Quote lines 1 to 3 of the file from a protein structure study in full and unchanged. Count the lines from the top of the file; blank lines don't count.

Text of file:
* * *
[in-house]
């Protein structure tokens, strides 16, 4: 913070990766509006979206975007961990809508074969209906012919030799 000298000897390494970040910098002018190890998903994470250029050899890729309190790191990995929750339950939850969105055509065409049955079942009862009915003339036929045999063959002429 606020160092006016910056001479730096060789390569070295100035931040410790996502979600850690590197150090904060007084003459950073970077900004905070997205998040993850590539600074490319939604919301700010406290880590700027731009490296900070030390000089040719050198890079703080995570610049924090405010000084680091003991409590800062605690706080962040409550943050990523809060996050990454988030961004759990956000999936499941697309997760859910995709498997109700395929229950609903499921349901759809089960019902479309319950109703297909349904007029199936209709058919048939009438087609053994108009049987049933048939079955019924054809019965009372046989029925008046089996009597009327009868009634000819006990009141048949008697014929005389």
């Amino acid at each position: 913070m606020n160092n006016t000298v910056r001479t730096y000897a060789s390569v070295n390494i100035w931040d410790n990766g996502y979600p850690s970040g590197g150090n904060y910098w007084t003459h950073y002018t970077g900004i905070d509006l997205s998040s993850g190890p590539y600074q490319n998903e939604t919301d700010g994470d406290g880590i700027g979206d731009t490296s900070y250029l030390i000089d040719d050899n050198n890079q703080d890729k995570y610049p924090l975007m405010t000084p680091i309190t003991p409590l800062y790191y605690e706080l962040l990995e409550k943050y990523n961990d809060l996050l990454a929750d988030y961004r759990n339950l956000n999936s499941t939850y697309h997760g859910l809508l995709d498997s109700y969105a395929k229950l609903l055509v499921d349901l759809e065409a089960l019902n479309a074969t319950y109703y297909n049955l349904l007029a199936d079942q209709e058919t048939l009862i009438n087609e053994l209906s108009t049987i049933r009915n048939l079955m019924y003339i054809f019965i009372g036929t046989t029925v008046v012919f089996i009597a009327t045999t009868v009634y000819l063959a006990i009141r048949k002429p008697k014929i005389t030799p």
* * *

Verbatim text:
[in-house]
């Protein structure tokens, strides 16, 4: 913070990766509006979206975007961990809508074969209906012919030799 000298000897390494970040910098002018190890998903994470250029050899890729309190790191990995929750339950939850969105055509065409049955079942009862009915003339036929045999063959002429 606020160092006016910056001479730096060789390569070295100035931040410790996502979600850690590197150090904060007084003459950073970077900004905070997205998040993850590539600074490319939604919301700010406290880590700027731009490296900070030390000089040719050198890079703080995570610049924090405010000084680091003991409590800062605690706080962040409550943050990523809060996050990454988030961004759990956000999936499941697309997760859910995709498997109700395929229950609903499921349901759809089960019902479309319950109703297909349904007029199936209709058919048939009438087609053994108009049987049933048939079955019924054809019965009372046989029925008046089996009597009327009868009634000819006990009141048949008697014929005389």
């Amino acid at each position: 913070m606020n160092n006016t000298v910056r001479t730096y000897a060789s390569v070295n390494i100035w931040d410790n990766g996502y979600p850690s970040g590197g150090n904060y910098w007084t003459h950073y002018t970077g900004i905070d509006l997205s998040s993850g190890p590539y600074q490319n998903e939604t919301d700010g994470d406290g880590i700027g979206d731009t490296s900070y250029l030390i000089d040719d050899n050198n890079q703080d890729k995570y610049p924090l975007m405010t000084p680091i309190t003991p409590l800062y790191y605690e706080l962040l990995e409550k943050y990523n961990d809060l996050l990454a929750d988030y961004r759990n339950l956000n999936s499941t939850y697309h997760g859910l809508l995709d498997s109700y969105a395929k229950l609903l055509v499921d349901l759809e065409a089960l019902n479309a074969t319950y109703y297909n049955l349904l007029a199936d079942q209709e058919t048939l009862i009438n087609e053994l209906s108009t049987i049933r009915n048939l079955m019924y003339i054809f019965i009372g036929t046989t029925v008046v012919f089996i009597a009327t045999t009868v009634y000819l063959a006990i009141r048949k002429p008697k014929i005389t030799p």